Broadway Market, London

Clothes at Broadway Market

When you first visit London, it seems pretty overwhelming. It’s just so immense. You arrive in any airport but London City and find yourself on a train or bus for an hour before you even hit ‘London’ and from then it just stretches indefinitely. The trick once you live there is that it’s just a collection of towns and villages, and the West End. You think you’ll find yourself going from Ruislip to Brixton to Stoke Newington on a daily basis, but in reality you find your area and you stick with it. My area consisted of drawing a 5 mile radius around Clerkenwel, with a heavy focus on Hackney.

Flowers Broadway

Cakes broadway

If Hackney is a village, Broadway Market is its village market. Every Saturday, a selection of stands line the red brick Monty Python set street that joins the Regents Canal with London Fields. The focus is mainly on food, with some clothing, flowers, and fixed gear bikes thrown in. The street itself is lined with cafes, pubs and quirky shops like a wonderful haberdashers, a bookshop and a mixed purpose vintage furniture and wine shop. It is also home to an original pie and jellied eel shop, a local delicacy which I never quite managed to stomach.

Jellied Eels

broadway books

Unlike my other favourite, Borough Market, this is very much a local market with a small town feel. Neighbours find themselves reaching for the last organic rye bread, colleagues from the local graphic design collective split a chocolate brownie. The clientele is divided between the bright eyed and bushy tailed older crowd who got eight hours sleep and are shopping for purple sprouting broccoli, and the younger crowd who have seen better days and just want something deep fried. You will definitely see more than a few people still up from the night before, clutching a banh mi like it’s their last meal on earth.

Banh Mi

Artichokes

The selection of food is great, from standard market fare of roasted pork, falafel and Scotch eggs, to Ghanaian, Persian and Polish. There are stalls selling fresh vegetables, fish, meat, cheese and cakes. You can get all the makings of a dinner party here, or you can just get the hangover food you so desperately need on a Saturday morning. You  pick up a bottle of organic cider in the convenience stores along with the street, where the guys behind the counter will open it for you with a wink. Lunch in hand, you decamp the grass of London Fields, or along the canal.

Roast pig

Ghanaian stall

If that isn’t enough, on the London Fields side of things there are two more markets within a minute walk. First is the largely food based Schoolyard Market at the back of the imposing Victorian Fields School, where the vendors vary from month to month. Further along lies the small and perfectly formed Netil Market selling second hand furniture, records, and knick-knacks, along with some more permanent food stalls. This is home to the Lucky Chip, which has some of the best burgers London can offer.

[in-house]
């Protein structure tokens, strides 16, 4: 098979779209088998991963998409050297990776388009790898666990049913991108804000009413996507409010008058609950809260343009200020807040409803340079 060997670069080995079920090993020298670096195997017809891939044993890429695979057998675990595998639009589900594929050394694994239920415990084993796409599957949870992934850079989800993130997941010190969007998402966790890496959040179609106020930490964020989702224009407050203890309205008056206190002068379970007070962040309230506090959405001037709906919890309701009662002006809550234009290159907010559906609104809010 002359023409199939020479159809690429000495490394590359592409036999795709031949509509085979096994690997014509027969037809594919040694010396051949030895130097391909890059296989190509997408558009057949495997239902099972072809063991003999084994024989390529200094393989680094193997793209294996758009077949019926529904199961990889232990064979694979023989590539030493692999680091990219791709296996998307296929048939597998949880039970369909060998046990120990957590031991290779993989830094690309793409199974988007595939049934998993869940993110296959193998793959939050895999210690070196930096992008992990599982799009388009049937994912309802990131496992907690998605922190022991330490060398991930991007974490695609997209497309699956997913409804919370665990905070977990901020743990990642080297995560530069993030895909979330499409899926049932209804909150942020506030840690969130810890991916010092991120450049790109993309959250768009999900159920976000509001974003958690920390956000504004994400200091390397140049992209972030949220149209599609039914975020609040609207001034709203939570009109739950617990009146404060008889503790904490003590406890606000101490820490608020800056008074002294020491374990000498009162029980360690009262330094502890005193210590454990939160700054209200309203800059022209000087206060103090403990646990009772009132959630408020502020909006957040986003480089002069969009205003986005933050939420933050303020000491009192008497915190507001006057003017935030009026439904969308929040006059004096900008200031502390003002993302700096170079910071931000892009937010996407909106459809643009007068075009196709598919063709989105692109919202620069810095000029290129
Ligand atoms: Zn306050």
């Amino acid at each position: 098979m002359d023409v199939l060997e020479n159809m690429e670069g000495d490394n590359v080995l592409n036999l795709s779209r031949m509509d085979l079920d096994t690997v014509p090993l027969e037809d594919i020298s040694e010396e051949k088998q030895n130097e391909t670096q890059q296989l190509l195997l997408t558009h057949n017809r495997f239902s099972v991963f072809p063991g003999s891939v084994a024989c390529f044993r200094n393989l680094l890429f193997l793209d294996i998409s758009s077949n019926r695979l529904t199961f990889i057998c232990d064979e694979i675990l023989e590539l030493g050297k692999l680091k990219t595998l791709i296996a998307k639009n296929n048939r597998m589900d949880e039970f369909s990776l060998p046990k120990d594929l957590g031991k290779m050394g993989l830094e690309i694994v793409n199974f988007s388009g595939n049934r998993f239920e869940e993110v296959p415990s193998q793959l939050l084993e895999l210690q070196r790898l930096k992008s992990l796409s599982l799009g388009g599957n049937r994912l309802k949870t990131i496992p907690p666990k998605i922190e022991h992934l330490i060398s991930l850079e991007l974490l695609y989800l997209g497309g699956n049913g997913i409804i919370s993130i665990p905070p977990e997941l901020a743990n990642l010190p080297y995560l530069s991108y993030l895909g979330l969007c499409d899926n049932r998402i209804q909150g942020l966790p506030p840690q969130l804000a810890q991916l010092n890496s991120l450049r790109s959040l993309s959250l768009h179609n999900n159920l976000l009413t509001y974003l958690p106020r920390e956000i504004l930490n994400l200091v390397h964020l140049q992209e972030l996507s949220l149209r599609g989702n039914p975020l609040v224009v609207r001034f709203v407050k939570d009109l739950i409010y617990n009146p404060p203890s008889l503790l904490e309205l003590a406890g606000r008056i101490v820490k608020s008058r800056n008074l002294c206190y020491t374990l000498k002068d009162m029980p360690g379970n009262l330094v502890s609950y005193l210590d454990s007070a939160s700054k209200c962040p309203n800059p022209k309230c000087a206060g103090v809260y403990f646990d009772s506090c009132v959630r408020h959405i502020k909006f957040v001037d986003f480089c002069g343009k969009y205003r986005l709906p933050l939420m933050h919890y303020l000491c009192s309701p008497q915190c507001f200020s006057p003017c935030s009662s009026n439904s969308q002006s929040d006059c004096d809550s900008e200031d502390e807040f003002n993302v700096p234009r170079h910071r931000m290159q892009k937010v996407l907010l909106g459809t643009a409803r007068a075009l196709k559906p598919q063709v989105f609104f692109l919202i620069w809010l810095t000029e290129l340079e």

Schoolyard Market 2

Netil Market

For my part, I have spent many a Saturday morning browsing the stalls but I always return to the same stands and the same favourite: pierogies from the Polish Deli, Banh mi from Banh Mi 11, pies and croquettes from The Pie Cart and bhajis from Gujarati Rasoi. Not all at once. London doesn’t seem quite so intimidating once you have eaten something deep-fried.

Broadway Market, Hackney, E8, London

Schoolyard Market

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6 thoughts on “Broadway Market, London

  1. Love Broadway Markets! Speaking of jellied eels, did you try Tubby Isaac’s jellied eels, near Aldgate Tube station? I use to go past every day and try to muster enough courage… I never did and it’s now one of my life’s biggest regrets! My other other favourite market (like you, Borough Market holds pride of place for me) is Columbia Flower Market – also in East London (I lived in the area – love!) which is colourful, local, and filled with East End geezers touting their wares. Great post, brought me back some great memories! xo

    • I never managed to actually eat jellied eels. The boyfriend did, while I looked on in disgust. Even he didn’t much like them and he is a huge eel fan. I lvoe the traditional shops though. Columbia Road was my favourite non-foodie market. I used to go there every Sunday at 2 to pick up the discount flowers they sold at the end. Loved the atmosphere. Glad you enjoyed the post!

    • I have to agree. The markets in London are outstanding. I also loved knowing in London that you could find just about any kind of food from any culture you could think of.

  2. Pingback: The Second London Marathon | Canal Cook

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